Study names Edinburgh as '˜easiest city in UK to travel in'

Edinburgh has been named the easiest city in the UK to travel in for the third year running in a new survey.

Edinburgh has been named as one of the easiest cities to travel in
Edinburgh has been named as one of the easiest cities to travel in

Liverpool came second and Nottingham third in the annual ESP Group Easy Travel Index (ETI).

It found Edinburgh and Nottingham’s publicly-owned bus companies and strong integrated networks have significantly contributed to their success through stable and accessible bus and tram services, competitive prices and easy to use ticketing, as well as integrated smart ticketing and travel apps.

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Edinburgh has been named as one of the easiest cities to travel in

Meanwhile Birmingham came top for ease of long-distance travel - displacing Edinburgh which dropped to second place - while Swansea, Liverpool and Oxford came third equal.

The ETI, developed by transport and mobility services company ESP Group, questioned almost 5000 people about the ease of use of transport in cities across the UK.

It found across the UK 34% of people sometimes do not leave their homes due to concerns about travel, up from 30% in 2017.

Dr Steve Cassidy, managing director of ESP Group, said: “Edinburgh has excelled itself once again, maintaining pole position in the rankings which is testament to the strong, integrated transport networks it continues to develop.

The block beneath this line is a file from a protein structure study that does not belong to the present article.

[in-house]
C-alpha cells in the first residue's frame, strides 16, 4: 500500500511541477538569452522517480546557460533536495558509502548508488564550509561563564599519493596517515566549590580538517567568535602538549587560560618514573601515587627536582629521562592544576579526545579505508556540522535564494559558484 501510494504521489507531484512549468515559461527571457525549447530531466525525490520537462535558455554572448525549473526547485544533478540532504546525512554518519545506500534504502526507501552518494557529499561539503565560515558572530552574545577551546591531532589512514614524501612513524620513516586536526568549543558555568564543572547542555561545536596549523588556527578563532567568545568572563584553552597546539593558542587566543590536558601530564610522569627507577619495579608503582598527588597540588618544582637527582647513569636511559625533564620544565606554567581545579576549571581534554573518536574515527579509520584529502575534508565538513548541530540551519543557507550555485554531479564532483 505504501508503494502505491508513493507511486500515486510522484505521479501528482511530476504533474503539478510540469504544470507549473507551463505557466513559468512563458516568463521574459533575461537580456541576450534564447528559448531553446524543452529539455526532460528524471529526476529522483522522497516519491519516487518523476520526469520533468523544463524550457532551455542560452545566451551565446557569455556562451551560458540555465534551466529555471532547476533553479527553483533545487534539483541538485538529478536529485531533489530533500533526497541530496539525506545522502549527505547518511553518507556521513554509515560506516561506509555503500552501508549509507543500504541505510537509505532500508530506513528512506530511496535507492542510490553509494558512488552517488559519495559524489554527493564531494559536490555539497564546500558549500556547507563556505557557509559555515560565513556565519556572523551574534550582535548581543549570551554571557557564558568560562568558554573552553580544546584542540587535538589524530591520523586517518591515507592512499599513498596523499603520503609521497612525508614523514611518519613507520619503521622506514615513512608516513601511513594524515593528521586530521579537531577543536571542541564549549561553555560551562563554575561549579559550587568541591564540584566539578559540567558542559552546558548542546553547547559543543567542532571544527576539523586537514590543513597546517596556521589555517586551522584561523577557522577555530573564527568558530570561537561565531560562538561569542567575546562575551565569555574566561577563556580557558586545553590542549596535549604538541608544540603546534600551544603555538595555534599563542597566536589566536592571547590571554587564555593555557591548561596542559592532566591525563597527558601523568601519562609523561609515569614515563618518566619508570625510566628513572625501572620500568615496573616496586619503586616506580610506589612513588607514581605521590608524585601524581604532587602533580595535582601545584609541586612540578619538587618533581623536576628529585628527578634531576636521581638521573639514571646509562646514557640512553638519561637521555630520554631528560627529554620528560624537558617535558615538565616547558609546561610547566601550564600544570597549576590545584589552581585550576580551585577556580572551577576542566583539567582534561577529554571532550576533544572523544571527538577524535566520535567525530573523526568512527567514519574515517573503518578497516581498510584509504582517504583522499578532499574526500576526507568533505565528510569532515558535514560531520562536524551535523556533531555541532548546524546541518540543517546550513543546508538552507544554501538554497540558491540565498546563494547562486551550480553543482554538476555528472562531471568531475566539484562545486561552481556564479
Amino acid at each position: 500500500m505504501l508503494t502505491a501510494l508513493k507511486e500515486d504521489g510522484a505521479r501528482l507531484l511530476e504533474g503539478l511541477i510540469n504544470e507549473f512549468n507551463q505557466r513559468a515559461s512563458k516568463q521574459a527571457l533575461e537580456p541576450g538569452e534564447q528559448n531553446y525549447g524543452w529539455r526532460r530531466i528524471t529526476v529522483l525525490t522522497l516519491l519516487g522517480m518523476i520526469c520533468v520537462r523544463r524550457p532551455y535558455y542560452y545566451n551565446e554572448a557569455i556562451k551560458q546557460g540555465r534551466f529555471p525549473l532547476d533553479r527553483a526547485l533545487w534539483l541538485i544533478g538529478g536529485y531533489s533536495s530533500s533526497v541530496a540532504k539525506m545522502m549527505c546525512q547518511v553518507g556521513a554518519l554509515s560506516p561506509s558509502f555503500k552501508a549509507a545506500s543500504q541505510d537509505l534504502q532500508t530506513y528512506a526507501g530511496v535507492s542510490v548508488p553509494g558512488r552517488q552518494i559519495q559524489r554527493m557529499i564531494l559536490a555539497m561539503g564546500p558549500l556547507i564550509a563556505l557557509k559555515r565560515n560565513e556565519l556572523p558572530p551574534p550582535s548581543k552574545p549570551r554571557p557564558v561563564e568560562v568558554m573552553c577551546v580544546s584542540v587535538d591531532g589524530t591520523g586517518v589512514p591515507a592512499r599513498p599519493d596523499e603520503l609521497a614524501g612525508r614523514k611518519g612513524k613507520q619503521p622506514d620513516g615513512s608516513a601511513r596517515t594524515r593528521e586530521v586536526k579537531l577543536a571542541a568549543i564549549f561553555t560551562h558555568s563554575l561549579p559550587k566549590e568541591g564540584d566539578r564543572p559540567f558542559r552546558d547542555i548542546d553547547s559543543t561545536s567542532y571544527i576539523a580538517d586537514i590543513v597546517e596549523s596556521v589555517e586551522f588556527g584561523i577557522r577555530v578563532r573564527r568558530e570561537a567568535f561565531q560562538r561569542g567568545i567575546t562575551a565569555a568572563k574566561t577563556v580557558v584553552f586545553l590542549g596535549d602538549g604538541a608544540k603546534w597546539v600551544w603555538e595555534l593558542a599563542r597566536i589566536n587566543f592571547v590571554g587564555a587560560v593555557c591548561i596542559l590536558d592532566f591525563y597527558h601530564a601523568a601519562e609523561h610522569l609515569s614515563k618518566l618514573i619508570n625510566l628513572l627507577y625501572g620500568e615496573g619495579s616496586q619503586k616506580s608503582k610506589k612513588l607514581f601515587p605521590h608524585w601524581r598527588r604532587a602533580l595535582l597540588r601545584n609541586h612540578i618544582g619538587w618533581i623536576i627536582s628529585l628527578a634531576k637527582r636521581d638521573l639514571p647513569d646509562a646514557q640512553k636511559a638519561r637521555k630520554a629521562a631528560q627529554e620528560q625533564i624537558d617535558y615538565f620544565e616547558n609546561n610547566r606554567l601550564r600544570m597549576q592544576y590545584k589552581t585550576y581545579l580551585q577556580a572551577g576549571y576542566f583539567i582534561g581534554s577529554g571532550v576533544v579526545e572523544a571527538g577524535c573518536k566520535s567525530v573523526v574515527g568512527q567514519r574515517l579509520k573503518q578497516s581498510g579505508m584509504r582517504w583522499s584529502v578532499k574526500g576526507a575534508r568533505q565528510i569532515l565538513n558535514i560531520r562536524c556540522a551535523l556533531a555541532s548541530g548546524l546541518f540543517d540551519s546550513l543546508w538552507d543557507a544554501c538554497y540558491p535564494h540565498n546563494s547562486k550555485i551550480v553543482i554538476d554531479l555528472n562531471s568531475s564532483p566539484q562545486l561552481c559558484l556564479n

“Our latest Easy Travel Index demonstrates that high proportions of travellers feel routes and timetables can often make local and long-distance travel difficult.

“Numerous people in cities across the UK aren’t finding travel options easy due to a variety of network challenges, difficulties with interactions, touchpoints and the overall service offering.

“There is much excellent work being done by authorities and operators to make travel easier. But not everyone is benefiting - in large part due to a lack of awareness and concerns about ease of use. 24% of people did not claim compensation for their delayed train because they expected it to be difficult, while 29% did not even know they could make a claim.”

The researchers surveyed 4991 people aged 16 and over from across 45 towns, cities and regions.

They found just under a third (30%) of people who required assistance to travel by rail did not request help from the train operating company because they felt uncomfortable doing so.

One in five (22%) said they did not even know that passenger assistance existed.

The study found throughout the UK the rising cost of transport is the biggest difficulty facing those surveyed.

Just over a third (34%) of people report cost of transport affects their local travel, rising to 44% for long-distance travel.

Dr Cassidy said: “Some of the statistics from the ETI report make alarming reading. There are so many initiatives to support passengers in using public transport and help them understand how to use the system and make travel easier - even when things go wrong.

“These include new forms of payment and travel apps as well as services to assist those needing a little more help.

“However, the impact of these services is being constrained due to a lack of understanding amongst the wider public: regular users may understand and use services but the occasional and new user still is not aware or is uncertain of use. Technology can help, but it’s not everything.”